Avalara MyLodgeTax > Blog > State and Local News > What happens when Airbnb or Vrbo collect lodging taxes for short-term rental hosts?

What happens when Airbnb or Vrbo collect lodging taxes for short-term rental hosts?

  • Mar 26, 2024 | Jennifer Sokolowsky

Lodging tax compliance for short-term rentals (STRs) has become a high-profile topic in recent years. Governments at the state and local level have realized how valuable vacation rentals can be in terms of tax revenue. Many have levied new taxes for STRs or strengthened enforcement of existing tax rules.

STR operators don’t pay lodging taxes out of their own pocket — guests do. But hosts are generally responsible for collecting these taxes at the time of payment, registering with local tax authorities, and filing lodging tax returns.

While lodging tax compliance is simply a part of running a short-term rental business, it represents an administrative burden — and hosts appreciate anything that can make it easier.

For several years, STR marketplaces such as Airbnb and Vrbo have attempted to take some of this burden from hosts by collecting lodging taxes from guests when they pay for their stays and sending the taxes on to authorities. Often, marketplaces have formal agreements with tax authorities in specific jurisdictions to collect taxes for their listings.

Over the years, marketplaces have greatly expanded the number of agreements across the U.S., so the number of jurisdictions in which they collect taxes has increased. In addition, a growing number of governments now require marketplaces to collect lodging taxes for all their listings. The result is that more STR hosts now have marketplaces collecting and paying lodging taxes on their behalf.

However, even if your marketplace is collecting lodging taxes for you, you may still have compliance obligations you need to take care of yourself. In many places, the host is still responsible for lodging tax collection, even if a marketplace helps, and that requires hosts to be proactive. Short-term rental tax regulations are highly local in nature, so jurisdictions can have vastly different rules. It’s up to you to know which jurisdictions and rules apply to your property.

Here are a few questions you should ask when your marketplace is collecting lodging taxes for you.

1. Is my marketplace collecting all the lodging taxes that apply to my rental?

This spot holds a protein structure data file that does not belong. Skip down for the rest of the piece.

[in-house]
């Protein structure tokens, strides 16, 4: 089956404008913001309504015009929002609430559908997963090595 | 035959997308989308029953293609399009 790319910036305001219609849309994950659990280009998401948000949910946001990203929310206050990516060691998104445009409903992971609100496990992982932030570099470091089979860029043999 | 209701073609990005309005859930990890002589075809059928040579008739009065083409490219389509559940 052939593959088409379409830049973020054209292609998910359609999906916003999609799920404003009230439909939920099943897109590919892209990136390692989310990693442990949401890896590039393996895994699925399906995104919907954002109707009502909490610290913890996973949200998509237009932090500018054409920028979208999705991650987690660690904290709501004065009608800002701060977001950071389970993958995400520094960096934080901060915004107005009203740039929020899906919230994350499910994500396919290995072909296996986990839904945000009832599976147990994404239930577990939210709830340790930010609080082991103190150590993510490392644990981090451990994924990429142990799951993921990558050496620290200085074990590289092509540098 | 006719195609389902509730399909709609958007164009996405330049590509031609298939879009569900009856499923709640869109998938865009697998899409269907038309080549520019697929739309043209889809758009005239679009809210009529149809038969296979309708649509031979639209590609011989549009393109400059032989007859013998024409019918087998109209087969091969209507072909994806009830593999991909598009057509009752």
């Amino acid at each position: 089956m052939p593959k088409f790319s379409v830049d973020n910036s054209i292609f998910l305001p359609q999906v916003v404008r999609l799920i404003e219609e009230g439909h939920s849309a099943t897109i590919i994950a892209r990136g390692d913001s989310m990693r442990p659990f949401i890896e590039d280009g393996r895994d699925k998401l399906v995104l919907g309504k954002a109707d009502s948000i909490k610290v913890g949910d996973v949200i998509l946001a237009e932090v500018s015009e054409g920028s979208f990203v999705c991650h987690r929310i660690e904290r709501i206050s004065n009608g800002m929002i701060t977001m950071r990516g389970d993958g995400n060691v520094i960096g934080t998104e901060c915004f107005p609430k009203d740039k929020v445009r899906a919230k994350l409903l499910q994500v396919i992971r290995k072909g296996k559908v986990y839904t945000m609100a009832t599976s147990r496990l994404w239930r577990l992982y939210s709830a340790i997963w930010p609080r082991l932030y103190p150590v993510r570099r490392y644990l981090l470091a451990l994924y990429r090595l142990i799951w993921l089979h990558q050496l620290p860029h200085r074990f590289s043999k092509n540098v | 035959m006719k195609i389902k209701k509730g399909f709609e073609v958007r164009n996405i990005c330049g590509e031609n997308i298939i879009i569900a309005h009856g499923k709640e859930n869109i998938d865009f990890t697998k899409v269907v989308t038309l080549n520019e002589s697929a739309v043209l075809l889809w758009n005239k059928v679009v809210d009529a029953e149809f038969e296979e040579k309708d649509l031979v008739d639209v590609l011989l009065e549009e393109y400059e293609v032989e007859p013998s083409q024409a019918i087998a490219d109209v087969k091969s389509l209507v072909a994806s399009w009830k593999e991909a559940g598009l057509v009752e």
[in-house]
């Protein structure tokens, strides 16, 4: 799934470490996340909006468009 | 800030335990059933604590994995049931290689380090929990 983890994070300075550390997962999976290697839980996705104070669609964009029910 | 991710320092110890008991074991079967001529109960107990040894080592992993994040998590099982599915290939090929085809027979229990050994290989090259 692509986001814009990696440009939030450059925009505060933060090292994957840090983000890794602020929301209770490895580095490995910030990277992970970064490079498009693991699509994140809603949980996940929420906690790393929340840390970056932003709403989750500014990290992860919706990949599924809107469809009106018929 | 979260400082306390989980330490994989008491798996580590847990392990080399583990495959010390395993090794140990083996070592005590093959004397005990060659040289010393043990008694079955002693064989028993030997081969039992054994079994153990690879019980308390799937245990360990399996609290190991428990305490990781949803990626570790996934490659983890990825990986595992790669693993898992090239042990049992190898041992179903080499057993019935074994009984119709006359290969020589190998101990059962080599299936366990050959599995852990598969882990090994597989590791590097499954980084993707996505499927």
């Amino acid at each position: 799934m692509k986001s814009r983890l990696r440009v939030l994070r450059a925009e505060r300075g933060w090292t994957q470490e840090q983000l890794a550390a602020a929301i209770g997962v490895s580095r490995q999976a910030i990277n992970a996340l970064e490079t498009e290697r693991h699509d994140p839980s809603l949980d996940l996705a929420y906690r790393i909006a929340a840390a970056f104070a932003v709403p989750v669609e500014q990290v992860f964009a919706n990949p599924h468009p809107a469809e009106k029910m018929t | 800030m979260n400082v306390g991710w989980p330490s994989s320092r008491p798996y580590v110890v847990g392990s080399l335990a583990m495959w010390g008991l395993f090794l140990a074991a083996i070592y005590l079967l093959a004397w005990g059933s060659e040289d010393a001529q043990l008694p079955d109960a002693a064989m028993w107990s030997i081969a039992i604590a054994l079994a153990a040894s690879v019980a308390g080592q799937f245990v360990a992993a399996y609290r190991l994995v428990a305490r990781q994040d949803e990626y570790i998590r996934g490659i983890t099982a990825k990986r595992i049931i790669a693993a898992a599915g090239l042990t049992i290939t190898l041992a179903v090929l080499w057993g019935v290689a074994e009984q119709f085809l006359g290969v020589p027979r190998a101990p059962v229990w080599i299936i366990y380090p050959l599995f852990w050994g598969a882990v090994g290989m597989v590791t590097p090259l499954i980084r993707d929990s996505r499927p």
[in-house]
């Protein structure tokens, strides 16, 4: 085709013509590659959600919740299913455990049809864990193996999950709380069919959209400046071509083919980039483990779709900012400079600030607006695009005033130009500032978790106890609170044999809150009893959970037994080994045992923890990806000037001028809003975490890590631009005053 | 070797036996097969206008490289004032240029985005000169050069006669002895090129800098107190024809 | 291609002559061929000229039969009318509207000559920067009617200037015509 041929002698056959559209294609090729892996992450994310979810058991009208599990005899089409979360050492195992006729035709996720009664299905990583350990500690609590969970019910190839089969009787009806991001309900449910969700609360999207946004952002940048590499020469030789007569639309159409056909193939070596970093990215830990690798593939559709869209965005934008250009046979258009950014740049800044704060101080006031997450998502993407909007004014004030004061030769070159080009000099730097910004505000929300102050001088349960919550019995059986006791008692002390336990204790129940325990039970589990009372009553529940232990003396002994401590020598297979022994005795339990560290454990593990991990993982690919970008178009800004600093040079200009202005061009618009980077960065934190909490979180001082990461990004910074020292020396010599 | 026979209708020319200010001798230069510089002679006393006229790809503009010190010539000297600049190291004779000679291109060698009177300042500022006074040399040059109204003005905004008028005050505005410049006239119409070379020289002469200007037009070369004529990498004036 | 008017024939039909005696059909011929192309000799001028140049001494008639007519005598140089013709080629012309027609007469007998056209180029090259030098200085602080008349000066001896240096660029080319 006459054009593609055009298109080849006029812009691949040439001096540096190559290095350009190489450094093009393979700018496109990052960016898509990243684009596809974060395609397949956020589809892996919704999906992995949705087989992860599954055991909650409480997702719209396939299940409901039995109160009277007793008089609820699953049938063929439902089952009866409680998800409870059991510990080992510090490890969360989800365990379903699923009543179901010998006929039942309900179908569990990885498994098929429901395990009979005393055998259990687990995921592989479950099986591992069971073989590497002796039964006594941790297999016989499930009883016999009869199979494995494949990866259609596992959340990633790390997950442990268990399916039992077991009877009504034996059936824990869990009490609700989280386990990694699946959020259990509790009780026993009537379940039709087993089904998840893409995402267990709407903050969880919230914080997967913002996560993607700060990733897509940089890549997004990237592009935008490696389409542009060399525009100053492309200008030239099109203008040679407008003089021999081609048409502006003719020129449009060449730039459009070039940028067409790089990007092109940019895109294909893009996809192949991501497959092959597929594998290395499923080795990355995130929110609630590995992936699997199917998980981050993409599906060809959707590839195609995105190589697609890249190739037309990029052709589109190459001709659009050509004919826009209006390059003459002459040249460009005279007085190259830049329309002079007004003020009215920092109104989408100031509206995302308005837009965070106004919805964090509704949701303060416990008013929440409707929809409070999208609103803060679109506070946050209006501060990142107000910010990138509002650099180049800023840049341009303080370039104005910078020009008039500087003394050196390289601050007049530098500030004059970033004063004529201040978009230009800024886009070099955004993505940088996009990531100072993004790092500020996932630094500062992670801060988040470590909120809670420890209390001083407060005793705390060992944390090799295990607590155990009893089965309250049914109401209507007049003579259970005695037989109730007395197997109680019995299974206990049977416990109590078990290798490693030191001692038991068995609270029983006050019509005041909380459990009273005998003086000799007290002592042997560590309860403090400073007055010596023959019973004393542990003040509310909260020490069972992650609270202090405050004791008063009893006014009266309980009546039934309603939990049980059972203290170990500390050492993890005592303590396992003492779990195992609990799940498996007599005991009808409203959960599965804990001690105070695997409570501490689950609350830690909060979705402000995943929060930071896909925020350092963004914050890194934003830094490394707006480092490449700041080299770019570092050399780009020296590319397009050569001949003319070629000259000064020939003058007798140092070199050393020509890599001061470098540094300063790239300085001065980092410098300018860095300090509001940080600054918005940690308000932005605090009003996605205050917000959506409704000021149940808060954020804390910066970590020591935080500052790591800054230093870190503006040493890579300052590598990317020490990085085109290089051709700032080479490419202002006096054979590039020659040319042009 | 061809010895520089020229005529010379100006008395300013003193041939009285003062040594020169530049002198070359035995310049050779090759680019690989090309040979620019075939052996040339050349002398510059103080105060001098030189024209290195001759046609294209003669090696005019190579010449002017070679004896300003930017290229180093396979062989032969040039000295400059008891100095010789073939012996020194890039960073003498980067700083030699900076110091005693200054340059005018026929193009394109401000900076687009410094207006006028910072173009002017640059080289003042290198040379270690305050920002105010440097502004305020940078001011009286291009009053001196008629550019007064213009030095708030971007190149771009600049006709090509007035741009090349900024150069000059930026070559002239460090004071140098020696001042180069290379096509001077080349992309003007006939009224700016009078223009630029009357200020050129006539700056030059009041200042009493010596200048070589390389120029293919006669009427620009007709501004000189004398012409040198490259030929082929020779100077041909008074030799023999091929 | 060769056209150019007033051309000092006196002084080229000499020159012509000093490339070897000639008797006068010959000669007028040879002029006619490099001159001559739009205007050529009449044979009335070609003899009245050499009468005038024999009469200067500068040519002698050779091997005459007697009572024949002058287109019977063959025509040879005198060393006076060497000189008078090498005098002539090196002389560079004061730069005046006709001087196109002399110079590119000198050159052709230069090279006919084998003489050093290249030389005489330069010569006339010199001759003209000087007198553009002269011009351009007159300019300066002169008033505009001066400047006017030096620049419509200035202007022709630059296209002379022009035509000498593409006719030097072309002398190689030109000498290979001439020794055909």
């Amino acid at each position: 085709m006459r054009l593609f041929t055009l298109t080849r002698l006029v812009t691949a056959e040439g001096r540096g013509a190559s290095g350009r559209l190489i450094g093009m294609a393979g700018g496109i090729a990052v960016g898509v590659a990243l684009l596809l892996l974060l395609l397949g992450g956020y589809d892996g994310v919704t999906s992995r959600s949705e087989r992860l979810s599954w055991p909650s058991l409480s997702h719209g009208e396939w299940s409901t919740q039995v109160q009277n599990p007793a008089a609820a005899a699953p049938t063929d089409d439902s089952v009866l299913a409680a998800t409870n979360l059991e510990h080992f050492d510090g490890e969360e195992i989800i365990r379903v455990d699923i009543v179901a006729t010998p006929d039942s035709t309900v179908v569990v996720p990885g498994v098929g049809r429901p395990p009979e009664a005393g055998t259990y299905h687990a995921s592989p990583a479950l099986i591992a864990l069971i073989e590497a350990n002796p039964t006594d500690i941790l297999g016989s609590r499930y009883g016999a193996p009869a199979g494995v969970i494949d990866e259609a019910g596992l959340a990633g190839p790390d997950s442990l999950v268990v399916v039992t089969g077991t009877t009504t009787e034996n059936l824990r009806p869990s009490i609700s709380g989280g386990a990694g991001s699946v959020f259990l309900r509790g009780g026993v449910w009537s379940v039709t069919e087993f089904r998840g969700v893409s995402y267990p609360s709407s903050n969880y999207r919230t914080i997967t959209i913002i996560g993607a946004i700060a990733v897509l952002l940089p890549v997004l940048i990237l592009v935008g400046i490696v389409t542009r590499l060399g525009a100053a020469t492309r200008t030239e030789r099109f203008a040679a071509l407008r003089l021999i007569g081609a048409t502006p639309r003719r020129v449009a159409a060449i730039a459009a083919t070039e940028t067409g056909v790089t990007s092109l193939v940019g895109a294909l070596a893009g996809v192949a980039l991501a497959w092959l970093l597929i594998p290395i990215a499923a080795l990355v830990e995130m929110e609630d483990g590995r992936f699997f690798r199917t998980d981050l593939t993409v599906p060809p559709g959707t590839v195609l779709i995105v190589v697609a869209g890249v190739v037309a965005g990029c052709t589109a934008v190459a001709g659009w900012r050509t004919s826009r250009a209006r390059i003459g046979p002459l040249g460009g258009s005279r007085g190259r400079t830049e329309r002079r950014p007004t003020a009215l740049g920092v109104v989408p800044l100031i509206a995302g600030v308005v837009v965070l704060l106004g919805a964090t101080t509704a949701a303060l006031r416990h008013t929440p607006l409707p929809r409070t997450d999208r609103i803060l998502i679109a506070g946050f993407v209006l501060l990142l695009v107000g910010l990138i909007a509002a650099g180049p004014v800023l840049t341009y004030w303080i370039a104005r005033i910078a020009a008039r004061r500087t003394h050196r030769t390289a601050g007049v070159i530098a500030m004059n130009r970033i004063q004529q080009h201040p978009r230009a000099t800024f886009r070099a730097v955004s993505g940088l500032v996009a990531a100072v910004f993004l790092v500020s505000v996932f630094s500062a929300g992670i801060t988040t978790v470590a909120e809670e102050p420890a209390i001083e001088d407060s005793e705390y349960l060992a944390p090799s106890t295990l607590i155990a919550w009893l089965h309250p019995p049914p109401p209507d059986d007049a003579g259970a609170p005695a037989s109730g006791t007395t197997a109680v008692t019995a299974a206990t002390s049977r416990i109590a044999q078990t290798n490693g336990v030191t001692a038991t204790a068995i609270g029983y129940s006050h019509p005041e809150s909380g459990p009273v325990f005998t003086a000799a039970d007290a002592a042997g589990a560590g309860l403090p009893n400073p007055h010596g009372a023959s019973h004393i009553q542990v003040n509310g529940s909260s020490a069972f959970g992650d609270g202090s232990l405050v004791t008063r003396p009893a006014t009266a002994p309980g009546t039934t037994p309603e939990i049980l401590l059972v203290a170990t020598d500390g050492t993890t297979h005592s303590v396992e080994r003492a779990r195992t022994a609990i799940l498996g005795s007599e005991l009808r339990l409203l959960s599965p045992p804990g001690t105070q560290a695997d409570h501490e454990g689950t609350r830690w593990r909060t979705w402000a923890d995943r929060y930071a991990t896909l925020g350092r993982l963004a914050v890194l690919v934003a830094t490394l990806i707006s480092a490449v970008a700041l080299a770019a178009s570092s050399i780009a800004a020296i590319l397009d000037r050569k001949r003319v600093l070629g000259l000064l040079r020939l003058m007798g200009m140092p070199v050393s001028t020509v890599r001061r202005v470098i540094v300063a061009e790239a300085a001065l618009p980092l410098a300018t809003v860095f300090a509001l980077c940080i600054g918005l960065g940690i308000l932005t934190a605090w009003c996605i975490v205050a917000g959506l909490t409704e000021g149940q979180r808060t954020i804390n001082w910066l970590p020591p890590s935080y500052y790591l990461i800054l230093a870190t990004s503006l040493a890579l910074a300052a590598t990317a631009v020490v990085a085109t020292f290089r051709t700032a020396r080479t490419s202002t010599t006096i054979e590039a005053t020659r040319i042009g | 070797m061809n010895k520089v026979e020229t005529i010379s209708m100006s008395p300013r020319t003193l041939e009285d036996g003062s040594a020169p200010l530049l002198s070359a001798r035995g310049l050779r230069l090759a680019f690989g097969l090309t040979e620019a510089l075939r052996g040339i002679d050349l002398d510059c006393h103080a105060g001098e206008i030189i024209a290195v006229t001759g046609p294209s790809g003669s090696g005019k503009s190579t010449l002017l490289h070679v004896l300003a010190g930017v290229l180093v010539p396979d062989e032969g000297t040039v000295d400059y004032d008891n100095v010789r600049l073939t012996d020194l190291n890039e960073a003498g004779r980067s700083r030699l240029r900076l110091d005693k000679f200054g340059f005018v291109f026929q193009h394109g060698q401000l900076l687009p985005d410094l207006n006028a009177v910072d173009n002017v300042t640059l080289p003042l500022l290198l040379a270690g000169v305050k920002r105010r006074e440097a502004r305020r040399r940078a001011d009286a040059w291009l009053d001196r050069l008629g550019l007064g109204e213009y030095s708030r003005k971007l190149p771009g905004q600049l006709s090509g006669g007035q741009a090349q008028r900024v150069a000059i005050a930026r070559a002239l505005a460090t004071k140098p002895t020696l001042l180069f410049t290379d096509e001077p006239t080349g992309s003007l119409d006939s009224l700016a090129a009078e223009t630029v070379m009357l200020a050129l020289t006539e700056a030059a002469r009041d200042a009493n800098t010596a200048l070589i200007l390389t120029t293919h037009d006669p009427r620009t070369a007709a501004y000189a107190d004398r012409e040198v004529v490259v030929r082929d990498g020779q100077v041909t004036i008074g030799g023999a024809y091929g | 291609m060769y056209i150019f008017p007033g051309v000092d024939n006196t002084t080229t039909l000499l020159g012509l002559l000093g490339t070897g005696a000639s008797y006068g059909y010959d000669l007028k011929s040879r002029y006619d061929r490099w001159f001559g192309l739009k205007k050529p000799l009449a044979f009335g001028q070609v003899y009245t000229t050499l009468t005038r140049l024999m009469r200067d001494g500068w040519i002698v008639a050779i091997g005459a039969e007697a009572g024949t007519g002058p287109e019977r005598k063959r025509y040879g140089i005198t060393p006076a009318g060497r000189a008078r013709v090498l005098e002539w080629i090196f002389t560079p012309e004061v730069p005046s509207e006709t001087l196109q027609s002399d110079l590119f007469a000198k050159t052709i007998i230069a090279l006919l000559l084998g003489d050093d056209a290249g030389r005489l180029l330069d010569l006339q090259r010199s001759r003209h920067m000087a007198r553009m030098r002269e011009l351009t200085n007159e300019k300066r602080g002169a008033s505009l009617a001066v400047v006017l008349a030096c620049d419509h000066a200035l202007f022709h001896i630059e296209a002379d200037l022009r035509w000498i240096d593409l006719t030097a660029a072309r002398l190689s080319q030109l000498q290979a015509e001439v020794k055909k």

It’s rare that STR hosts are responsible for collecting only one tax. More often, the total tax amount you collect from guests is made up of a variety of taxes — including sales and lodging taxes — from different jurisdictions

For example, in Austin, Texas, short-term rental hosts are required to collect a total lodging tax of 17% from guests and pass it on to tax authorities. This includes a 6% state hotel occupancy tax and an 11% city hotel occupancy tax.

Your marketplace may have collection agreements with some jurisdictions and not with others, so it may collect only some of the taxes you’re responsible for.

In Austin, for example, Airbnb and Vrbo collect the state portion of the tax for bookings on their platforms, but Austin STR hosts must collect and remit the city portion of the tax themselves.

2. Do I list with more than one marketplace?

Many hosts list properties on more than one marketplace, and they may book directly with guests as well. You shouldn’t assume all the marketplaces you work with are collecting lodging taxes for you.

For example, in Palm Desert, California, short-term rental hosts are required to collect transient occupancy tax (TOT) from guests and file monthly occupancy tax returns. Airbnb collects TOT for STR operators in Palm Desert, but Vrbo doesn’t. If you list your property on both Airbnb and Vrbo in Palm Desert, you’ll need to do your own tax collection for any bookings through Vrbo. And if you’re booking directly, you’re solely responsible for lodging tax compliance.

3. Even if my marketplace is collecting for me, do I still need to register and file with tax authorities?

It’s important to know that in many cases, vacation rental marketplaces do not register for you or report your earnings or the amount of lodging tax paid on your behalf to tax authorities.

In a growing number of jurisdictions, such as Indiana, marketplaces are required by the government to collect taxes for you when the listing is booked. You’re only responsible for reporting lodging taxes if they’re not being collected for you.

But in many jurisdictions, you must register with tax authorities and file lodging tax returns to report your short-term rental earnings and taxes collected — even if Airbnb, Vrbo, or another marketplace is collecting for you.

Cover your compliance bases

Since one size doesn’t fit all when it comes to STR regulations, the only way to know if you’re complying with local lodging tax rules is to get to know the rules yourself — which is sometimes easier said than done.

Or you can seek help from Avalara MyLodgeTax, which simplifies and automates lodging tax compliance. MyLodgeTax makes sure you’re registered with the right jurisdictions and filing all required returns on time — whether your short-term rental marketplace is collecting for you or not. We’re here to help. If you have tax questions related to vacation rental properties, drop us a line and we’ll get back to you with answers.

Lodging tax rates, rules, and regulations change frequently. Although we hope you'll find this information helpful, this blog is for informational purposes only and does not provide legal or tax advice.
Avalara Author
Jennifer Sokolowsky
Avalara Author Jennifer Sokolowsky
Jennifer Sokolowsky writes about tax, legal, and tech topics. She has an extensive international background in journalism and marketing, including work with The Seattle Times, The Prague Post, Avvo, and Marriott.

Get a free lodging tax rate report for your rental property address.

Get your free tax rate report